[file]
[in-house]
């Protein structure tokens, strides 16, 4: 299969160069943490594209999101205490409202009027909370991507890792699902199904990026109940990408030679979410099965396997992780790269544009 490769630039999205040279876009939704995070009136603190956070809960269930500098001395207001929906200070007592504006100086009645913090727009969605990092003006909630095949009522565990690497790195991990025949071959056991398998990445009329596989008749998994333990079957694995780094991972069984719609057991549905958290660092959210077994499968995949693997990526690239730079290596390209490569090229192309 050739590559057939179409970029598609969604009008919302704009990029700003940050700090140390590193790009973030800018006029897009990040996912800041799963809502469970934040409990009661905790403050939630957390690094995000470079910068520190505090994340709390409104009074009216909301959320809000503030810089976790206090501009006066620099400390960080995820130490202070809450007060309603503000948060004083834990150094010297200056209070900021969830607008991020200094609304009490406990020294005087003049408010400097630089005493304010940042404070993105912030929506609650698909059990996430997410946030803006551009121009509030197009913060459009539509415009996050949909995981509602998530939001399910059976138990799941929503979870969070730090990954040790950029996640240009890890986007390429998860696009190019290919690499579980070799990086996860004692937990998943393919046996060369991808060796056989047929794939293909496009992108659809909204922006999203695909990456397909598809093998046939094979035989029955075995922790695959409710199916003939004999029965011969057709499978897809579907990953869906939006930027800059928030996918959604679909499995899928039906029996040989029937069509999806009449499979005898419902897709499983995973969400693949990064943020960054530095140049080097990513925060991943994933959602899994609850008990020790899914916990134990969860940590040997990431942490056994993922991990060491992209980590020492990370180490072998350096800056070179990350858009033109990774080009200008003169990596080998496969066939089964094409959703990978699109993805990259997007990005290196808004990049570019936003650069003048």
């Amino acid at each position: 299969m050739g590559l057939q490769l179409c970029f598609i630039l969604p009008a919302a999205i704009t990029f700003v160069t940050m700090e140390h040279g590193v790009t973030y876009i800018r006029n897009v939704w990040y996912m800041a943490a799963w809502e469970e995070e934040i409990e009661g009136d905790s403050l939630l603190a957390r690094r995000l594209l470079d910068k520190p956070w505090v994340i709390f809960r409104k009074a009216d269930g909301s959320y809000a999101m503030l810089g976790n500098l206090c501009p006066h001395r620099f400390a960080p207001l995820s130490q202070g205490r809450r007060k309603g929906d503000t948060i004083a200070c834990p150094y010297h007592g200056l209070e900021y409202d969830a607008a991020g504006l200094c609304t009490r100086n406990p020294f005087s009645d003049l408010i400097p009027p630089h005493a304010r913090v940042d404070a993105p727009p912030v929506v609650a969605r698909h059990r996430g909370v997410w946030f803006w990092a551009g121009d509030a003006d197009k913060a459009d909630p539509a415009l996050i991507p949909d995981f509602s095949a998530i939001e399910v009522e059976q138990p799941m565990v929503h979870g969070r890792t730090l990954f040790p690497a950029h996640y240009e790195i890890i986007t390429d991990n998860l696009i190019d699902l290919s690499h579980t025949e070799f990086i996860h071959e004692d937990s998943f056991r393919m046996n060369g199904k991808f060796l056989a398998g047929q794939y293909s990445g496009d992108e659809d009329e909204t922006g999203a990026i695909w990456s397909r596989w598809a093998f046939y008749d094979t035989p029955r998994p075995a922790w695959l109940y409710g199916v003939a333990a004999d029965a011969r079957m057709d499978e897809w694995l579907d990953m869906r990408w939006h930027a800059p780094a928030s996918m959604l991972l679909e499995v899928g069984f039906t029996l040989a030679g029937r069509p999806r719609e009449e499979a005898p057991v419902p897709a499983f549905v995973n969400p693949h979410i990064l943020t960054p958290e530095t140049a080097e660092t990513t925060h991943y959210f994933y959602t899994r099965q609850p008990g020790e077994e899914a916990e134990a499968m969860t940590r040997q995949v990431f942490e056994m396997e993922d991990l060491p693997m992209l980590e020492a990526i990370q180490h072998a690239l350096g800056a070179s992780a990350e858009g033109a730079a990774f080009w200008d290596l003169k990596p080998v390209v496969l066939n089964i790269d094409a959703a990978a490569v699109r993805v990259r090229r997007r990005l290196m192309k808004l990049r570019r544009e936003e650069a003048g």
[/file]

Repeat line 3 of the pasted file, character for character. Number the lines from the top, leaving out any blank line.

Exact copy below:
């Amino acid at each position: 299969m050739g590559l057939q490769l179409c970029f598609i630039l969604p009008a919302a999205i704009t990029f700003v160069t940050m700090e140390h040279g590193v790009t973030y876009i800018r006029n897009v939704w990040y996912m800041a943490a799963w809502e469970e995070e934040i409990e009661g009136d905790s403050l939630l603190a957390r690094r995000l594209l470079d910068k520190p956070w505090v994340i709390f809960r409104k009074a009216d269930g909301s959320y809000a999101m503030l810089g976790n500098l206090c501009p006066h001395r620099f400390a960080p207001l995820s130490q202070g205490r809450r007060k309603g929906d503000t948060i004083a200070c834990p150094y010297h007592g200056l209070e900021y409202d969830a607008a991020g504006l200094c609304t009490r100086n406990p020294f005087s009645d003049l408010i400097p009027p630089h005493a304010r913090v940042d404070a993105p727009p912030v929506v609650a969605r698909h059990r996430g909370v997410w946030f803006w990092a551009g121009d509030a003006d197009k913060a459009d909630p539509a415009l996050i991507p949909d995981f509602s095949a998530i939001e399910v009522e059976q138990p799941m565990v929503h979870g969070r890792t730090l990954f040790p690497a950029h996640y240009e790195i890890i986007t390429d991990n998860l696009i190019d699902l290919s690499h579980t025949e070799f990086i996860h071959e004692d937990s998943f056991r393919m046996n060369g199904k991808f060796l056989a398998g047929q794939y293909s990445g496009d992108e659809d009329e909204t922006g999203a990026i695909w990456s397909r596989w598809a093998f046939y008749d094979t035989p029955r998994p075995a922790w695959l109940y409710g199916v003939a333990a004999d029965a011969r079957m057709d499978e897809w694995l579907d990953m869906r990408w939006h930027a800059p780094a928030s996918m959604l991972l679909e499995v899928g069984f039906t029996l040989a030679g029937r069509p999806r719609e009449e499979a005898p057991v419902p897709a499983f549905v995973n969400p693949h979410i990064l943020t960054p958290e530095t140049a080097e660092t990513t925060h991943y959210f994933y959602t899994r099965q609850p008990g020790e077994e899914a916990e134990a499968m969860t940590r040997q995949v990431f942490e056994m396997e993922d991990l060491p693997m992209l980590e020492a990526i990370q180490h072998a690239l350096g800056a070179s992780a990350e858009g033109a730079a990774f080009w200008d290596l003169k990596p080998v390209v496969l066939n089964i790269d094409a959703a990978a490569v699109r993805v990259r090229r997007r990005l290196m192309k808004l990049r570019r544009e936003e650069a003048g």